US lawmakers moved closer to a deal on a $900bn economic relief package ahead of a Sunday night funding deadline, after striking a late-night compromise over Republican demands to curb the Federal Reserve’s crisis lending powers.
A deal would be the second-largest economic relief package in US history, trailing only the $2.2tn Cares Act, which was passed in March at the onset of the coronavirus pandemic in the US.
Members of Congress had originally set themselves a limit of the end of the working week to strike a deal to continue funding the federal government and provide much-needed stimulus to a US economy battered by the Covid-19 pandemic.
But a stop-gap measure extended the deadline to Sunday night after talks stalled over proposals from Pat Toomey, a Republican senator from Pennsylvania. Mr Toomey sought to insert language into the legislation that would prevent the Fed from reviving emergency credit facilities due to expire at the end of the year.
Democrats initially rejected the efforts, accusing Republicans of trying to “tie the hands” of a Joe Biden White House at the last minute, and leading to several days of intense sparring between the two sides.
But an agreement on the Fed issue was reached just before midnight on Saturday, which Democrats said brought a final agreement on economic stimulus “significantly closer”. Lawmakers said they were hopeful a final text could be agreed and voted on later on Sunday, but cautioned there was more work to be done.
Heading into the weekend, lawmakers were still at odds on issues ranging from direct payments to cash-strapped Americans to an increase in funding for the Supplemental Nutrition Assistance Program, often called food stamps.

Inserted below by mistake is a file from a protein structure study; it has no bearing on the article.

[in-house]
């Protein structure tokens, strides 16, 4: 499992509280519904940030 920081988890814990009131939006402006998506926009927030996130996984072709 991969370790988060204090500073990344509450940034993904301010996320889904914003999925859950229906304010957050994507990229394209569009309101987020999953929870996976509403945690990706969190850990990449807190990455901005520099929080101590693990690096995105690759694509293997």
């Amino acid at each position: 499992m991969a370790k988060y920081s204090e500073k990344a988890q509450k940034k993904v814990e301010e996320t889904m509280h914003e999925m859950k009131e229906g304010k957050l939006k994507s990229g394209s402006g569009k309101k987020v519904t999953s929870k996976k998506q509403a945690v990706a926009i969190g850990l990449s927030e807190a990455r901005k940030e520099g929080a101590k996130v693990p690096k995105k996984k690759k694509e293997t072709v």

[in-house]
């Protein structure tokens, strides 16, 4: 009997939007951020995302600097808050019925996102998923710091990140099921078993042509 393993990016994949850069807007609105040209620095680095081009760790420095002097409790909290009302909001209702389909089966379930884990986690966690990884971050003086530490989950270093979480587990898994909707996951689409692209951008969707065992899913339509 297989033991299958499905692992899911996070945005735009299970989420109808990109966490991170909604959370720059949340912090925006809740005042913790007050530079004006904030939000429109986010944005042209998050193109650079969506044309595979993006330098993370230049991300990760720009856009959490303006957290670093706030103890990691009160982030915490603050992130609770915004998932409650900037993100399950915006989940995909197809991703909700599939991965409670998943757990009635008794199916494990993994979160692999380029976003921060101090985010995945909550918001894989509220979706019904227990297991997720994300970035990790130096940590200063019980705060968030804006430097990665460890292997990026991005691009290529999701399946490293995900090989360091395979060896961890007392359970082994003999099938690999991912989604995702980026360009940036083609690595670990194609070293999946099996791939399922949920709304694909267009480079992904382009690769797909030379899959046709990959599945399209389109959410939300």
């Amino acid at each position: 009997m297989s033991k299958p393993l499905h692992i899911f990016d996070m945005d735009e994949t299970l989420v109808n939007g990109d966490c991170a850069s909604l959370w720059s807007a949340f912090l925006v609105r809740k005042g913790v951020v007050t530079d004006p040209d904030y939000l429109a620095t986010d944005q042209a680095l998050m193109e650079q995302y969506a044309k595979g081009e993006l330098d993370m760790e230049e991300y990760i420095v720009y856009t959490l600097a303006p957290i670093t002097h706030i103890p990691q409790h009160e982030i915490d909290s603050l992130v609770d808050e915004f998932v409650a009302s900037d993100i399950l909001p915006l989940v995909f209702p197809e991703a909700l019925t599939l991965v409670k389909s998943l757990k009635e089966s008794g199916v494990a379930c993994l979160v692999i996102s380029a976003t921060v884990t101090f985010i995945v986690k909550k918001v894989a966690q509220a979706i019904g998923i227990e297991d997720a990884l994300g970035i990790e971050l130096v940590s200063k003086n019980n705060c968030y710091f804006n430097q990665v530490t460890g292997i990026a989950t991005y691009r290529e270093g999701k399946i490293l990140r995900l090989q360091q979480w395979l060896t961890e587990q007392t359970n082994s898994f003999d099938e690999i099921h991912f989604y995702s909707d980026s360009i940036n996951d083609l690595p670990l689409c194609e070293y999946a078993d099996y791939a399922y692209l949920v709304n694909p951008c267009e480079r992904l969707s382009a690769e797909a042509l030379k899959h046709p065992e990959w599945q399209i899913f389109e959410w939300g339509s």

Last week, congressional leaders said they were “closing in” on a deal that would include means-tested cheques of about $600 for US adults. But many lawmakers on both sides of the political aisle said that was not enough, with Bernie Sanders, the independent senator from Vermont who caucuses with the Democrats, and Josh Hawley, the Republican from Missouri, calling for $1,200 cheques for adults and $500 for children, in line with the payments made from the Cares Act.
Mr Toomey told reporters on Sunday that he was “very pleased” with the agreement on the central bank’s coronavirus lending, which he said would shut down the Fed lending facilities at the end of the year and repurpose any unused funds. He said any future emergency lending facilities would need to be approved by Congress.
“We did end up narrowing the language versus what we had originally put on the table, but it achieves the purpose that we needed,” he added.
He also rejected Democrats’ suggestions that his efforts were politically motivated, saying he first raised concerns about the Fed lending facilities back in March, long before Mr Biden won the presidential election on November 3.
Mr Toomey’s initial proposals sparked outrage among Democrats and prompted a rare rebuke from Ben Bernanke, the former Fed chair, earlier on Saturday.
“I strongly support the passage of new aid for families and businesses suffering from the effects of the pandemic,” Mr Bernanke wrote in a statement.
“However, it is also vital that the Federal Reserve’s ability to respond promptly to damaging disruptions in credit markets not be circumscribed.
“The relief act should ensure, at least, that the Federal Reserve’s emergency lending authorities, as they stood before the passage of the Cares Act, remain fully intact and available to respond to future crises,” Mr Bernanke added.
Mr Biden will be inaugurated as the 46th US president on January 20, and while Democrats will control the House of Representatives, it remains unclear whether Republicans will hold the Senate. Control of the upper chamber of Congress will be decided by two Senate run-offs to be held in Georgia on January 5.
Mr Biden has repeatedly called for more economic stimulus as the number of Covid-19 cases surges in many parts of America, and official figures point to further weakness in the US labour market.